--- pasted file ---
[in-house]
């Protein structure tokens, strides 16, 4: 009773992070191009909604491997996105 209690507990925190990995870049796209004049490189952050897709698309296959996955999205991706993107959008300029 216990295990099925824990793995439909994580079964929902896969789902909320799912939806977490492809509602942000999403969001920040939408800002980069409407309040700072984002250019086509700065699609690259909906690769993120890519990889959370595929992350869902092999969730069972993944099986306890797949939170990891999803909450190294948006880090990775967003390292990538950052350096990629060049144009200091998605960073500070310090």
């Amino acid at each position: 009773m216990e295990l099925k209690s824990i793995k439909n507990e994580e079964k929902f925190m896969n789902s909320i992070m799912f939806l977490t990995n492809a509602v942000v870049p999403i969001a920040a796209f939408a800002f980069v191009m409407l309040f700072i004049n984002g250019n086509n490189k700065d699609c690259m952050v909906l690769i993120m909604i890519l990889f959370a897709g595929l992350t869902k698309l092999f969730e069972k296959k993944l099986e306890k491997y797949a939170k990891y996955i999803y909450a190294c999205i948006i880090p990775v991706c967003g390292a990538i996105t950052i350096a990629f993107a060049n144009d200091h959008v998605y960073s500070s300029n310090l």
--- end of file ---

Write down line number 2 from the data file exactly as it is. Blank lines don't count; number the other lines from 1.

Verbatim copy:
């Protein structure tokens, strides 16, 4: 009773992070191009909604491997996105 209690507990925190990995870049796209004049490189952050897709698309296959996955999205991706993107959008300029 216990295990099925824990793995439909994580079964929902896969789902909320799912939806977490492809509602942000999403969001920040939408800002980069409407309040700072984002250019086509700065699609690259909906690769993120890519990889959370595929992350869902092999969730069972993944099986306890797949939170990891999803909450190294948006880090990775967003390292990538950052350096990629060049144009200091998605960073500070310090």